Blomme’s way of arguing definitely has a certain advantage: If a philosopher rejects a traditional distinction, she can easily show the prominence of her own position; it is not rare in philosophy that one boasts that one’s position ‘overcomes’ a traditional opposition. This way of arguing also has, however, a disadvantage that can’t be easily dismissed. It cuts off one’s position from fruitful outcomes of past discussions. I do not think that one can reasonably claim that there has been no substantial insight in the traditional debates in Kant-interpretation, for example, those about whether Kant’s distinction between appearances and things in themselves concerns distinct entities or aspects of one and the same thing. This question is important, and one must consider it before presenting one’s own position. Even if one rejects both alternatives in the end, the old scheme proves its significance just in that one elaborates and clarifies one’s own position against the old scheme. Just for this reason we should not abandon traditional distinctions or schemes so quickly, but first try and improve them as much as possible. As for the distinction between the two-world and two-aspect interpretations, I think it is a bit premature to say that the potential of this distinction has been exhausted completely. And, let me stress that this can be true even if there is no complete agreement between interpreters about what the two-world and the two-aspect interpretations really are.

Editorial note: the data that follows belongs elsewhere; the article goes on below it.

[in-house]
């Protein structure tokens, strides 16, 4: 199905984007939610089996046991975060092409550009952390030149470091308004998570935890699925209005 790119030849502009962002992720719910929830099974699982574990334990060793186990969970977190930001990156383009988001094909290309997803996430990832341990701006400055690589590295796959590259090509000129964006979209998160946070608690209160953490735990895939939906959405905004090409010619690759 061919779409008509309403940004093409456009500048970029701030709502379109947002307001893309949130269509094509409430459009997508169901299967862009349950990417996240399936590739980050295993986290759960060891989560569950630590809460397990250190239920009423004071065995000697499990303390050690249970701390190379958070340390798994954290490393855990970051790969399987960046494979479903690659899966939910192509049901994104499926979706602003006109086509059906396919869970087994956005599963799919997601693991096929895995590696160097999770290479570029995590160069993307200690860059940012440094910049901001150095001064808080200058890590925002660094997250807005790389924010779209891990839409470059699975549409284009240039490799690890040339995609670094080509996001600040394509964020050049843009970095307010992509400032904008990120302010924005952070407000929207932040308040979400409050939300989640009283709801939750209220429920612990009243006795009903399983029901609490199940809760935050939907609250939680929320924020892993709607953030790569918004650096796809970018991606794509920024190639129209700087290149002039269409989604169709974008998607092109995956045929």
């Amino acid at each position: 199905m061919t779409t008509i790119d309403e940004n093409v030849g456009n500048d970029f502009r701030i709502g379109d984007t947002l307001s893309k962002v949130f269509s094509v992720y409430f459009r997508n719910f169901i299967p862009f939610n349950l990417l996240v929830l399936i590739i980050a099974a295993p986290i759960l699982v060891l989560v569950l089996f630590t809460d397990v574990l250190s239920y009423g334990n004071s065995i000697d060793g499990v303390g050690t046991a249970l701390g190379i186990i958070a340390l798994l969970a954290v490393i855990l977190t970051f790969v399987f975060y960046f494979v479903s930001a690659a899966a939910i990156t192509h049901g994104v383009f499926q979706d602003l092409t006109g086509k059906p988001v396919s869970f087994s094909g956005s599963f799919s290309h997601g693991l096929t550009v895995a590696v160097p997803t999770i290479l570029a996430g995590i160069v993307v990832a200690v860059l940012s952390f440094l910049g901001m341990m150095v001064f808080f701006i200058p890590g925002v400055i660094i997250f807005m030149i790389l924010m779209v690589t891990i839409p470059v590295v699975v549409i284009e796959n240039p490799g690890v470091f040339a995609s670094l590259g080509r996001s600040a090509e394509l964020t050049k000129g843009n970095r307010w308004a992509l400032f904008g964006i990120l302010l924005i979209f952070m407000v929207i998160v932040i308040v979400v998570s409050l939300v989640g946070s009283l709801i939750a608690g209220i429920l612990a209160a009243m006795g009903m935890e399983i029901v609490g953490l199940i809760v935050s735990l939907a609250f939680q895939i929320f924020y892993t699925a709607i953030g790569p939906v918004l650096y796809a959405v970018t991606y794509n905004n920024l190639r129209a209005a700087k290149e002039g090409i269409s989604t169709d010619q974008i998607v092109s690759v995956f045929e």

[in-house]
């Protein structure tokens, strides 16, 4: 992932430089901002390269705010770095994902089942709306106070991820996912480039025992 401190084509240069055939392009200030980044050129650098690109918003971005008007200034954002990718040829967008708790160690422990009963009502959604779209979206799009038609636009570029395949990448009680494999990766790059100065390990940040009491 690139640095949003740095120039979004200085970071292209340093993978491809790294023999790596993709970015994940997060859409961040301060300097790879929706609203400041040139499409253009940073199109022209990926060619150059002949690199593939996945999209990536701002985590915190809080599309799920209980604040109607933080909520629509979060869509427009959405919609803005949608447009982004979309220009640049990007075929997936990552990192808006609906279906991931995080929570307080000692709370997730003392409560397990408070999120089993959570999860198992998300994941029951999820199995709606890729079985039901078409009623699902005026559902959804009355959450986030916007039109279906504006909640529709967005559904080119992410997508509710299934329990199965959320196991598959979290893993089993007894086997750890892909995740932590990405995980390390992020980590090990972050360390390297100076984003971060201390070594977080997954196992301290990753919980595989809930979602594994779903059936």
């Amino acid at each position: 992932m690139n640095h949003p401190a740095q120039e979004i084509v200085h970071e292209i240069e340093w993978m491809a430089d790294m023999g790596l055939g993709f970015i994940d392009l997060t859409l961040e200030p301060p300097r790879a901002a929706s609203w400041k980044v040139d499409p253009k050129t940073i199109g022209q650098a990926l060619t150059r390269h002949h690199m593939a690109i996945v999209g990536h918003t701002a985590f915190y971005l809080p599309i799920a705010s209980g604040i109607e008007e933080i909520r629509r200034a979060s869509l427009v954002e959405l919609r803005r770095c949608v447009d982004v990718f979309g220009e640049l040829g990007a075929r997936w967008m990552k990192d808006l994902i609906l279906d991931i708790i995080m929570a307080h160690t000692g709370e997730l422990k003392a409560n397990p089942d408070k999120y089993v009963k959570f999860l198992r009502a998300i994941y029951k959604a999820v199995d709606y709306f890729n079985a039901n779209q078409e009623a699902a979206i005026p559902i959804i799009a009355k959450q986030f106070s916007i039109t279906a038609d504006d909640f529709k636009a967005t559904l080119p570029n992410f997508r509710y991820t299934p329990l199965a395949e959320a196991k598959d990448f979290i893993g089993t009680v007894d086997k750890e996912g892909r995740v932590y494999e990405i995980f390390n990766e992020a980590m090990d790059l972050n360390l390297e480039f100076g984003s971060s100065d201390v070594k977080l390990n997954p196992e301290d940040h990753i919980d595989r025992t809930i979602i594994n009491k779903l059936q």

In KORW, I did not simply repeat the ‘standard’ definition of these interpretive options, but rather proposed my own definition to make these options useful for my interpretation:

The opposition between the two-world and the two-aspect interpretation is about the question whether ‘appearance’ and ‘thing in itself’ are two aspects of one and the same particular thing (which we cognize empirically) or not. The two-world interpretation (which is sometimes called ‘two-object interpretation’) answers this question in the negative and claims that ‘appearance’ and ‘thing in itself’ are two distinct entities (or at least not two aspects of one and the same thing) (KORW, p. 67, italics added by me here).